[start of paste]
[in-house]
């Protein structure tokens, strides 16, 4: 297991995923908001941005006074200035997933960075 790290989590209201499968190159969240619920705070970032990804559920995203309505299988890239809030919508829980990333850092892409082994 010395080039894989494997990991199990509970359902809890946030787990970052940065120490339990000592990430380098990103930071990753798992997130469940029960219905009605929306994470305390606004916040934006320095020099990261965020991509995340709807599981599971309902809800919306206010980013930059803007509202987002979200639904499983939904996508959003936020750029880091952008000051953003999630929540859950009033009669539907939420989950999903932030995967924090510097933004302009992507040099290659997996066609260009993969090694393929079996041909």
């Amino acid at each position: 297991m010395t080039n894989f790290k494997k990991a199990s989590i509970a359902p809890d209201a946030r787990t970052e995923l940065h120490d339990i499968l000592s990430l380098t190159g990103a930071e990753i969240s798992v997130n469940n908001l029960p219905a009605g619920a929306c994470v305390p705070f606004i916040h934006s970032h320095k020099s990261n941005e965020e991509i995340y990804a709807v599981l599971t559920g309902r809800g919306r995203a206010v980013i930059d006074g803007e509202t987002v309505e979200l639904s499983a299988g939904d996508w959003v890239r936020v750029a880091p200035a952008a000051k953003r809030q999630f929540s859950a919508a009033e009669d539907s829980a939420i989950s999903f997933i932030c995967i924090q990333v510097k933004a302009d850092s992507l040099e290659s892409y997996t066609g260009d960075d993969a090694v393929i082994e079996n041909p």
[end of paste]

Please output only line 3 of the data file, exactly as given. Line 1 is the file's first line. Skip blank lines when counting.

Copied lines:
């Amino acid at each position: 297991m010395t080039n894989f790290k494997k990991a199990s989590i509970a359902p809890d209201a946030r787990t970052e995923l940065h120490d339990i499968l000592s990430l380098t190159g990103a930071e990753i969240s798992v997130n469940n908001l029960p219905a009605g619920a929306c994470v305390p705070f606004i916040h934006s970032h320095k020099s990261n941005e965020e991509i995340y990804a709807v599981l599971t559920g309902r809800g919306r995203a206010v980013i930059d006074g803007e509202t987002v309505e979200l639904s499983a299988g939904d996508w959003v890239r936020v750029a880091p200035a952008a000051k953003r809030q999630f929540s859950a919508a009033e009669d539907s829980a939420i989950s999903f997933i932030c995967i924090q990333v510097k933004a302009d850092s992507l040099e290659s892409y997996t066609g260009d960075d993969a090694v393929i082994e079996n041909p």